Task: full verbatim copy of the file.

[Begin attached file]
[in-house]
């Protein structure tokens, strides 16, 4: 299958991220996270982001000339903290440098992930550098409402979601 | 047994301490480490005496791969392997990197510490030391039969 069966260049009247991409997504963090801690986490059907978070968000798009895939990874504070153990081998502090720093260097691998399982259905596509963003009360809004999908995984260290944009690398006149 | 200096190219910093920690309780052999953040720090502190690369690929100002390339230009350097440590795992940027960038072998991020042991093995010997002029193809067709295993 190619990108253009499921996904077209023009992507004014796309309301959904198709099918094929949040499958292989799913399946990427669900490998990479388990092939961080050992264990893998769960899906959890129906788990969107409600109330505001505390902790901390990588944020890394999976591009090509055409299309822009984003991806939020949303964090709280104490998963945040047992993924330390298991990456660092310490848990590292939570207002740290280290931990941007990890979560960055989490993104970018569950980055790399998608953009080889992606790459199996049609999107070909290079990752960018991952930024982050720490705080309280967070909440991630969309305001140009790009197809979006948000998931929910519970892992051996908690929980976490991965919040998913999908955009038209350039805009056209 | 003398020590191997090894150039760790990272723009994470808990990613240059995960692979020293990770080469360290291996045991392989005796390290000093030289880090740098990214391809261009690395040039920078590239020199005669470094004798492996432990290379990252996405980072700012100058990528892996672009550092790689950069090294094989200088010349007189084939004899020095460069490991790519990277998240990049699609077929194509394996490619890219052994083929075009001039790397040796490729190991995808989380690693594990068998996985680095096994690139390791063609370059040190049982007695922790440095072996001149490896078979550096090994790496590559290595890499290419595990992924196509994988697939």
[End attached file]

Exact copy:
[in-house]
């Protein structure tokens, strides 16, 4: 299958991220996270982001000339903290440098992930550098409402979601 | 047994301490480490005496791969392997990197510490030391039969 069966260049009247991409997504963090801690986490059907978070968000798009895939990874504070153990081998502090720093260097691998399982259905596509963003009360809004999908995984260290944009690398006149 | 200096190219910093920690309780052999953040720090502190690369690929100002390339230009350097440590795992940027960038072998991020042991093995010997002029193809067709295993 190619990108253009499921996904077209023009992507004014796309309301959904198709099918094929949040499958292989799913399946990427669900490998990479388990092939961080050992264990893998769960899906959890129906788990969107409600109330505001505390902790901390990588944020890394999976591009090509055409299309822009984003991806939020949303964090709280104490998963945040047992993924330390298991990456660092310490848990590292939570207002740290280290931990941007990890979560960055989490993104970018569950980055790399998608953009080889992606790459199996049609999107070909290079990752960018991952930024982050720490705080309280967070909440991630969309305001140009790009197809979006948000998931929910519970892992051996908690929980976490991965919040998913999908955009038209350039805009056209 | 003398020590191997090894150039760790990272723009994470808990990613240059995960692979020293990770080469360290291996045991392989005796390290000093030289880090740098990214391809261009690395040039920078590239020199005669470094004798492996432990290379990252996405980072700012100058990528892996672009550092790689950069090294094989200088010349007189084939004899020095460069490991790519990277998240990049699609077929194509394996490619890219052994083929075009001039790397040796490729190991995808989380690693594990068998996985680095096994690139390791063609370059040190049982007695922790440095072996001149490896078979550096090994790496590559290595890499290419595990992924196509994988697939």